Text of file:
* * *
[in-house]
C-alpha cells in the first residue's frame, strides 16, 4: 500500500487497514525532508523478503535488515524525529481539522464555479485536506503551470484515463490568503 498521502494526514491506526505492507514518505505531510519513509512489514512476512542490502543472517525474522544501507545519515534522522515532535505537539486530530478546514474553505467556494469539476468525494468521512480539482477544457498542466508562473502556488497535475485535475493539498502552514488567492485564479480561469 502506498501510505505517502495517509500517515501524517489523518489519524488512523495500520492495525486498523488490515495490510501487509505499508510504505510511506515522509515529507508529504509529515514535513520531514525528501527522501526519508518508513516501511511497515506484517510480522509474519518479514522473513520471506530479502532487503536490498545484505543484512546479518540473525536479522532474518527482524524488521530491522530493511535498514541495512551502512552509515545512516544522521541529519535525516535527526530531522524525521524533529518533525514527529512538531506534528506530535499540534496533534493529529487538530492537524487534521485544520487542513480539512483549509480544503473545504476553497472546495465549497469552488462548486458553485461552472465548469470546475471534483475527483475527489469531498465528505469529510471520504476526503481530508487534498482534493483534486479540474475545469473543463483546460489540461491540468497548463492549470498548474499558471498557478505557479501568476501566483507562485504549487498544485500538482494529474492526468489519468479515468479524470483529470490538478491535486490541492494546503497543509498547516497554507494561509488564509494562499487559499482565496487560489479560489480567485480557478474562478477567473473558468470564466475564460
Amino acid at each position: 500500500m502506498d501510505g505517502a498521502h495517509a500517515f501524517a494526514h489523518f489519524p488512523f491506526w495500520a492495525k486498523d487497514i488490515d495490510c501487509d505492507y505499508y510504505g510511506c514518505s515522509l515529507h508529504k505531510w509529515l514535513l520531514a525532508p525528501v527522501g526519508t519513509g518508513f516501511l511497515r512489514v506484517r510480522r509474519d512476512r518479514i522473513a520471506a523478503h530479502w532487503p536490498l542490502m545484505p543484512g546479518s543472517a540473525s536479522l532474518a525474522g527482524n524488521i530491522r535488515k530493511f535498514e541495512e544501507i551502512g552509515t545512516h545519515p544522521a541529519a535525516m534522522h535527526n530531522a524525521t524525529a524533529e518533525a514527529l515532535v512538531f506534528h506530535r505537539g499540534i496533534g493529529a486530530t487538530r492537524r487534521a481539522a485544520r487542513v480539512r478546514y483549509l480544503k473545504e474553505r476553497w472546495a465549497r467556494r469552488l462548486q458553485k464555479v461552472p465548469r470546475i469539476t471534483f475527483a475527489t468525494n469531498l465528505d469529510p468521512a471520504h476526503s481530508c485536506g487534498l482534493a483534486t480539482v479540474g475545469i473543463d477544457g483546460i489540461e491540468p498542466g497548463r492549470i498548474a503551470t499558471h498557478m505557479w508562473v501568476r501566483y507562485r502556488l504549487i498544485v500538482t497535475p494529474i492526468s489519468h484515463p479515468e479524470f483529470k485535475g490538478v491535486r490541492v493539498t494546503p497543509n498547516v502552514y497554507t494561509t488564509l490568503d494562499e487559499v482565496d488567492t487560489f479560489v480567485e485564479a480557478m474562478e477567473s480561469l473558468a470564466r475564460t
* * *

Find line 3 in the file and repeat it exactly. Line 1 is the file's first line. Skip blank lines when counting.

Amino acid at each position: 500500500m502506498d501510505g505517502a498521502h495517509a500517515f501524517a494526514h489523518f489519524p488512523f491506526w495500520a492495525k486498523d487497514i488490515d495490510c501487509d505492507y505499508y510504505g510511506c514518505s515522509l515529507h508529504k505531510w509529515l514535513l520531514a525532508p525528501v527522501g526519508t519513509g518508513f516501511l511497515r512489514v506484517r510480522r509474519d512476512r518479514i522473513a520471506a523478503h530479502w532487503p536490498l542490502m545484505p543484512g546479518s543472517a540473525s536479522l532474518a525474522g527482524n524488521i530491522r535488515k530493511f535498514e541495512e544501507i551502512g552509515t545512516h545519515p544522521a541529519a535525516m534522522h535527526n530531522a524525521t524525529a524533529e518533525a514527529l515532535v512538531f506534528h506530535r505537539g499540534i496533534g493529529a486530530t487538530r492537524r487534521a481539522a485544520r487542513v480539512r478546514y483549509l480544503k473545504e474553505r476553497w472546495a465549497r467556494r469552488l462548486q458553485k464555479v461552472p465548469r470546475i469539476t471534483f475527483a475527489t468525494n469531498l465528505d469529510p468521512a471520504h476526503s481530508c485536506g487534498l482534493a483534486t480539482v479540474g475545469i473543463d477544457g483546460i489540461e491540468p498542466g497548463r492549470i498548474a503551470t499558471h498557478m505557479w508562473v501568476r501566483y507562485r502556488l504549487i498544485v500538482t497535475p494529474i492526468s489519468h484515463p479515468e479524470f483529470k485535475g490538478v491535486r490541492v493539498t494546503p497543509n498547516v502552514y497554507t494561509t488564509l490568503d494562499e487559499v482565496d488567492t487560489f479560489v480567485e485564479a480557478m474562478e477567473s480561469l473558468a470564466r475564460t